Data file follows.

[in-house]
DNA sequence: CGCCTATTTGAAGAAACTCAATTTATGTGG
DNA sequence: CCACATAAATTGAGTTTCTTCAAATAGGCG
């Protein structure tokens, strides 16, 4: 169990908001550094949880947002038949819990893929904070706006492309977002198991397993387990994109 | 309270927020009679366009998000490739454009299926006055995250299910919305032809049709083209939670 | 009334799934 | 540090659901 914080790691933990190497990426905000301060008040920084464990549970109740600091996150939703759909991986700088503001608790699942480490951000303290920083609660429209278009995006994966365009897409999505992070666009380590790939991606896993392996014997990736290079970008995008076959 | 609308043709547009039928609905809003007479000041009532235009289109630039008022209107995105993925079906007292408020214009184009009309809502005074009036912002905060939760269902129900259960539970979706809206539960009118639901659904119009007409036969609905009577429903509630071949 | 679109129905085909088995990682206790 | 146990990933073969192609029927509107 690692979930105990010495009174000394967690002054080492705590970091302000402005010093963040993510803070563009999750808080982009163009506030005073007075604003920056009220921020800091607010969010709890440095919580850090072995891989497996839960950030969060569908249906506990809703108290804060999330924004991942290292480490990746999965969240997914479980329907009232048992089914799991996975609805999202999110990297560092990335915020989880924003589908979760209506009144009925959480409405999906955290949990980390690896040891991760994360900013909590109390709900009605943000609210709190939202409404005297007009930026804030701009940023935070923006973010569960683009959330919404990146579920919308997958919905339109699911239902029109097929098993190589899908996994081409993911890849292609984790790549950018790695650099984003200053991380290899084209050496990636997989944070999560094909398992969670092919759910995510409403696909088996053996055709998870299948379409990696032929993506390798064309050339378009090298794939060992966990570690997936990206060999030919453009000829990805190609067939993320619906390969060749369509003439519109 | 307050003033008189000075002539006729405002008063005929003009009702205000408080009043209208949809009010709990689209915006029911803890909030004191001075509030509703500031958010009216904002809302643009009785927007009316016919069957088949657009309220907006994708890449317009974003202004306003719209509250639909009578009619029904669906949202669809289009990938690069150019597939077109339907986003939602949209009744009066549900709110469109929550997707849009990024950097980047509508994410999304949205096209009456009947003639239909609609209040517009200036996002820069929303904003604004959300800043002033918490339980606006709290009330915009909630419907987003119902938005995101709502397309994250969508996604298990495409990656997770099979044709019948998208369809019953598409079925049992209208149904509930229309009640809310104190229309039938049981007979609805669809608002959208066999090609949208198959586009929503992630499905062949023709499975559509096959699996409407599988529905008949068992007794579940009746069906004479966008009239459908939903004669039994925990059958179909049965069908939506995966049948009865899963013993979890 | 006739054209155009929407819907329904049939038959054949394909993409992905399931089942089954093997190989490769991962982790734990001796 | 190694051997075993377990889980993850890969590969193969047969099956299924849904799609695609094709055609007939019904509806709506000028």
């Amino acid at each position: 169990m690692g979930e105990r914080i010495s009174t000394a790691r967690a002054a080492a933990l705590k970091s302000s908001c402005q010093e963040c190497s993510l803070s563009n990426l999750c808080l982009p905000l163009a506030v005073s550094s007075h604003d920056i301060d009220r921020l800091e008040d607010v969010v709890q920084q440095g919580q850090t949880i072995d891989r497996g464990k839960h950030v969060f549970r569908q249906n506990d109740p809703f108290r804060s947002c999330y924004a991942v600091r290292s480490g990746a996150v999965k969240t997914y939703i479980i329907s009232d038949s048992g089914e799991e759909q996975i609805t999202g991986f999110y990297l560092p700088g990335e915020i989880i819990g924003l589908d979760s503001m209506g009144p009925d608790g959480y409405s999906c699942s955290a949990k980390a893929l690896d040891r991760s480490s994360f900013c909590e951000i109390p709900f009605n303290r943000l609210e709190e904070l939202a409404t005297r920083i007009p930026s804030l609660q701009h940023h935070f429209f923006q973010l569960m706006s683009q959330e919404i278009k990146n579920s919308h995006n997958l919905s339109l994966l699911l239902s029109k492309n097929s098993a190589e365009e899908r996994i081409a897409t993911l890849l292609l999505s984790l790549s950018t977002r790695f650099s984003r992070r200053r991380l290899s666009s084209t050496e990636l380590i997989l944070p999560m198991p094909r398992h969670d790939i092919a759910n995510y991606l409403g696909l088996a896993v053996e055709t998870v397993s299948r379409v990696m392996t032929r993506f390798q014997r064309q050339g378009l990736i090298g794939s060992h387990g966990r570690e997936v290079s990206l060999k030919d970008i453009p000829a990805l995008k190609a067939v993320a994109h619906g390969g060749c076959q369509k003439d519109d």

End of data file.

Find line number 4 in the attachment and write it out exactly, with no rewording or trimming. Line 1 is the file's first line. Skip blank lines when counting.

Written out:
């Protein structure tokens, strides 16, 4: 169990908001550094949880947002038949819990893929904070706006492309977002198991397993387990994109 | 309270927020009679366009998000490739454009299926006055995250299910919305032809049709083209939670 | 009334799934 | 540090659901 914080790691933990190497990426905000301060008040920084464990549970109740600091996150939703759909991986700088503001608790699942480490951000303290920083609660429209278009995006994966365009897409999505992070666009380590790939991606896993392996014997990736290079970008995008076959 | 609308043709547009039928609905809003007479000041009532235009289109630039008022209107995105993925079906007292408020214009184009009309809502005074009036912002905060939760269902129900259960539970979706809206539960009118639901659904119009007409036969609905009577429903509630071949 | 679109129905085909088995990682206790 | 146990990933073969192609029927509107 690692979930105990010495009174000394967690002054080492705590970091302000402005010093963040993510803070563009999750808080982009163009506030005073007075604003920056009220921020800091607010969010709890440095919580850090072995891989497996839960950030969060569908249906506990809703108290804060999330924004991942290292480490990746999965969240997914479980329907009232048992089914799991996975609805999202999110990297560092990335915020989880924003589908979760209506009144009925959480409405999906955290949990980390690896040891991760994360900013909590109390709900009605943000609210709190939202409404005297007009930026804030701009940023935070923006973010569960683009959330919404990146579920919308997958919905339109699911239902029109097929098993190589899908996994081409993911890849292609984790790549950018790695650099984003200053991380290899084209050496990636997989944070999560094909398992969670092919759910995510409403696909088996053996055709998870299948379409990696032929993506390798064309050339378009090298794939060992966990570690997936990206060999030919453009000829990805190609067939993320619906390969060749369509003439519109 | 307050003033008189000075002539006729405002008063005929003009009702205000408080009043209208949809009010709990689209915006029911803890909030004191001075509030509703500031958010009216904002809302643009009785927007009316016919069957088949657009309220907006994708890449317009974003202004306003719209509250639909009578009619029904669906949202669809289009990938690069150019597939077109339907986003939602949209009744009066549900709110469109929550997707849009990024950097980047509508994410999304949205096209009456009947003639239909609609209040517009200036996002820069929303904003604004959300800043002033918490339980606006709290009330915009909630419907987003119902938005995101709502397309994250969508996604298990495409990656997770099979044709019948998208369809019953598409079925049992209208149904509930229309009640809310104190229309039938049981007979609805669809608002959208066999090609949208198959586009929503992630499905062949023709499975559509096959699996409407599988529905008949068992007794579940009746069906004479966008009239459908939903004669039994925990059958179909049965069908939506995966049948009865899963013993979890 | 006739054209155009929407819907329904049939038959054949394909993409992905399931089942089954093997190989490769991962982790734990001796 | 190694051997075993377990889980993850890969590969193969047969099956299924849904799609695609094709055609007939019904509806709506000028």